Focus groups provide authentic, personal insights


Mikalee Byerman
Published 1:52 p.m. PT Nov. 20, 2019


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As a person who lives and breathes your business, you know your customers’ thoughts, goals and obstacles from A to Z. Right?

I would suggest that in many cases, you do not. And that’s totally understandable, and totally OK.

Here’s why.

Sometimes — oftentimes — we are simply too close. It’s the forest-for-the-trees syndrome: Our sheer proximity to our audience means we may lose sight of things that are simply too obvious or too common sense. Alternatively, sometimes only authentically being part of that audience will shed the necessary light on things we need to know.

Case in point: A client recently asked us to work with them on a rebranding effort. As a component, we came up with a solid list of kick-booty names, vetted the choices thoroughly by researching emotions associated with the words in the names, investigated URL availability and pricing and performed copyright research. At the end of the day, we ended up with three solid choices.

And as an agency, we do what we usually do, which is to hold an informal “Which name will prevail?” contest.

This yielded one unanimous result among our entire team.

And, spoiler alert: We all predicted incorrectly.

But fortunately, we were prepared for this outcome — because we recognize that while we know marketing, we may not always have those critical authentic experiences that only our audience has.

So after our internal contest but before a name was selected, we facilitated a series of focus groups on behalf of our client to talk to the people who actually matter: their current and potential customers. And yes, they came up with an interpretation of the front-running name that only their experiences could offer. All were great names, but one was far preferable to the group — unanimously so, in fact.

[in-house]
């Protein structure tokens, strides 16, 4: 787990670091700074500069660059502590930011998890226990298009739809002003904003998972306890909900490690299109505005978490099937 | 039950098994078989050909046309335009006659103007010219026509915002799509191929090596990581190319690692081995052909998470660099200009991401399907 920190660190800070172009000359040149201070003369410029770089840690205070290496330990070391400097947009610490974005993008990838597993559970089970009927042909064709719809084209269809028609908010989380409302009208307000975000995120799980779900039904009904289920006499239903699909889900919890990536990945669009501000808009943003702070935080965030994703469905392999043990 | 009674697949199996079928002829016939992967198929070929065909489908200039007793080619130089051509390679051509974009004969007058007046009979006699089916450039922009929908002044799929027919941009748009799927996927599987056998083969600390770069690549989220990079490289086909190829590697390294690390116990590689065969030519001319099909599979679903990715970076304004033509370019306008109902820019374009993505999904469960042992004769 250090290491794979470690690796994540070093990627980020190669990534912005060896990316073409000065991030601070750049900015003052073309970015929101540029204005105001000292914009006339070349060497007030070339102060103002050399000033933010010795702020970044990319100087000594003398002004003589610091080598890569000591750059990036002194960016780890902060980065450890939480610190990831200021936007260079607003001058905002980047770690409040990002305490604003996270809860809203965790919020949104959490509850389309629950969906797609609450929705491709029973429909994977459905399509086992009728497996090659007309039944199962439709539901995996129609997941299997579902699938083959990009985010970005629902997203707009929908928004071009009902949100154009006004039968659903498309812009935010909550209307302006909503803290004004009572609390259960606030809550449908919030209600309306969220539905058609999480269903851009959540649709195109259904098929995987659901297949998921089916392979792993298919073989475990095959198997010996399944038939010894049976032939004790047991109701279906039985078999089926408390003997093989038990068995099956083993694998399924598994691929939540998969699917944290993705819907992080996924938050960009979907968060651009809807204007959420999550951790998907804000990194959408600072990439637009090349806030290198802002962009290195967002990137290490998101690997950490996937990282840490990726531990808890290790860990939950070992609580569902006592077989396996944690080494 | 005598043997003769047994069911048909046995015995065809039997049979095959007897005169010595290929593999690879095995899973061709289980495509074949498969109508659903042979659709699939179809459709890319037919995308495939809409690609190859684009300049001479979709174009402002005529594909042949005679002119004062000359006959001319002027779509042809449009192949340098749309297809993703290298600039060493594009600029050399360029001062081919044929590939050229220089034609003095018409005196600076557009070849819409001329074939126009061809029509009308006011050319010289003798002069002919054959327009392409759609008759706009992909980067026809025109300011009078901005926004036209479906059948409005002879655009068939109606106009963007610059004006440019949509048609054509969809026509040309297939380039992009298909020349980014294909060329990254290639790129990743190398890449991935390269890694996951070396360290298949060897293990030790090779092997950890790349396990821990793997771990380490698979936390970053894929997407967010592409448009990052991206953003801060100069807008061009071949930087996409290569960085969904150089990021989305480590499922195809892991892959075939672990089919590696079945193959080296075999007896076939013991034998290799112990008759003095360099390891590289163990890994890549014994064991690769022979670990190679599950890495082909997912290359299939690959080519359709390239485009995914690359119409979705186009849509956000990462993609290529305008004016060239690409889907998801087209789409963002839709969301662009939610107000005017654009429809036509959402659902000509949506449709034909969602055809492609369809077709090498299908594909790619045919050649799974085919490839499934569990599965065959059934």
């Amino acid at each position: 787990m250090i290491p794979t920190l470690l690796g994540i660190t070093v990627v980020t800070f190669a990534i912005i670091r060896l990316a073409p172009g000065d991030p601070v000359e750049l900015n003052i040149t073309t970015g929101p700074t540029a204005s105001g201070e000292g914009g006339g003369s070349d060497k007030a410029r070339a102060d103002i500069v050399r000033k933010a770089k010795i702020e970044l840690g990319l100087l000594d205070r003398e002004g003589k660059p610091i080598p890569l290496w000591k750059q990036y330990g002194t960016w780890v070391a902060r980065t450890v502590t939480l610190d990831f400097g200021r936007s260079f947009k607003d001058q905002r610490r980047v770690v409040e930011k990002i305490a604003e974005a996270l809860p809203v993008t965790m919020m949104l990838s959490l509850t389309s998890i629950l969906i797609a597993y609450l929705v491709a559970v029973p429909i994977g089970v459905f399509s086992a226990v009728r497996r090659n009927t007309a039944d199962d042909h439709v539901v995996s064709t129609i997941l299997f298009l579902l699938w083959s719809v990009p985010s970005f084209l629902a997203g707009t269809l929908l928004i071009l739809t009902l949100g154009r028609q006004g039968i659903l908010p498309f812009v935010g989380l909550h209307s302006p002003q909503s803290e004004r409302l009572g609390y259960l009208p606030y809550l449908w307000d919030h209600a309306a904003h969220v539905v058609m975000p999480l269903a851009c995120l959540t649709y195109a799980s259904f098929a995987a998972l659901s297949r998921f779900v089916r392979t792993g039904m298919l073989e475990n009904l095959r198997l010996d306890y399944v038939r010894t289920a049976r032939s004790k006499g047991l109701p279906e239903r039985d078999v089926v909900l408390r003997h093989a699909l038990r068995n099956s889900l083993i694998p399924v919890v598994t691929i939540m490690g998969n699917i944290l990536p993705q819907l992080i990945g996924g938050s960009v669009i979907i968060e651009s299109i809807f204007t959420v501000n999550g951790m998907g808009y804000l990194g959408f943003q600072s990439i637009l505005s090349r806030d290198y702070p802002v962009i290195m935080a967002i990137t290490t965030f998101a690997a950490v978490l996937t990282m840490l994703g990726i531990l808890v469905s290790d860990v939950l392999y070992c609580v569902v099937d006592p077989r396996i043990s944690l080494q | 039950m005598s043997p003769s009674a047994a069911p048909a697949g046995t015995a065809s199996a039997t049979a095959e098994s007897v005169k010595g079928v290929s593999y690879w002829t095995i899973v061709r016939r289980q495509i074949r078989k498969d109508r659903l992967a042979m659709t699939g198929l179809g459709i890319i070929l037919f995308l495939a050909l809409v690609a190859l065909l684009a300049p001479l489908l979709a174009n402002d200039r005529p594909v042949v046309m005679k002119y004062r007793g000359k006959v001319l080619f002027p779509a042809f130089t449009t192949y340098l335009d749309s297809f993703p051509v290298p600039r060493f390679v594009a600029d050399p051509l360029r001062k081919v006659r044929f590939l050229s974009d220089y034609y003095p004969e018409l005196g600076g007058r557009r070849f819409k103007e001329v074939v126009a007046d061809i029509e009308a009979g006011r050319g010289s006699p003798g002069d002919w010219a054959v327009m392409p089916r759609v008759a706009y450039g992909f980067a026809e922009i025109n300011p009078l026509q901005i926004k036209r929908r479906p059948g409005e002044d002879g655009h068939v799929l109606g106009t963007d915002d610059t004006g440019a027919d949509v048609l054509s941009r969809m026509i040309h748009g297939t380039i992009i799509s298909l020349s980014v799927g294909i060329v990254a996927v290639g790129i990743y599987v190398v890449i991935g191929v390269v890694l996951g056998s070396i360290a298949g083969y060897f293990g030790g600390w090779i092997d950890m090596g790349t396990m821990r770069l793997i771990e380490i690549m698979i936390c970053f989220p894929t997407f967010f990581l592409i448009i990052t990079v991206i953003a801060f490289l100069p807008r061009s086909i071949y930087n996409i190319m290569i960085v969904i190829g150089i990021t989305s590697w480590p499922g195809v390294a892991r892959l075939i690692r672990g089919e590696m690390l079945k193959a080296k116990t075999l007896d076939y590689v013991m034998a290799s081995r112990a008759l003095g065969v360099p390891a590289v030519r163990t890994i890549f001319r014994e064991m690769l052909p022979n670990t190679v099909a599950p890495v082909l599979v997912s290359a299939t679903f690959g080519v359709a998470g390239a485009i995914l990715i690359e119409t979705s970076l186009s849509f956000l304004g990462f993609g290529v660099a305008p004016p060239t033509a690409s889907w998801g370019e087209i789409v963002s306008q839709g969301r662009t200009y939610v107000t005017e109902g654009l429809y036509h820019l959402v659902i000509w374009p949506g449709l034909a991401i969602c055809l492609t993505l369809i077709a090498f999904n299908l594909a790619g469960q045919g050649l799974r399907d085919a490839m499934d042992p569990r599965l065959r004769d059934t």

We gleaned such powerful information from these focus groups — insights that will propel the new brand, speak specifically to our client’s desired audience and overcome their obstacles.

So when should you consider a focus group?

  • When you’re rebranding a business, because a strong brand needs to resonate first and foremost with the people who matter most: your customers.
  • When you believe you know your customers, inside and out. Audiences evolve, and talking to them directly about their personal experiences will yield unexpected and critical insights.
  • Basically, any time you think you just know. Powerful marketing connects with people on a personal level, and in order to truly understand mindsets, you must go to the source — to those aforementioned minds — directly.

Bottom line: To protect ourselves from the tunnel vision that sometimes happens in business, we must talk directly to the people who matter most.

Focus groups are invaluable. Sure, you may initially lose the “which name will prevail?” contest, but the resulting insights will make you and your business a winner in the long term.

Mikalee Byerman is the VP of strategy at the Estipona Group ( and NCET’s VP of communication. NCET ( is a member-supported non-profit that produces educational and networking events to help people explore business and technology.

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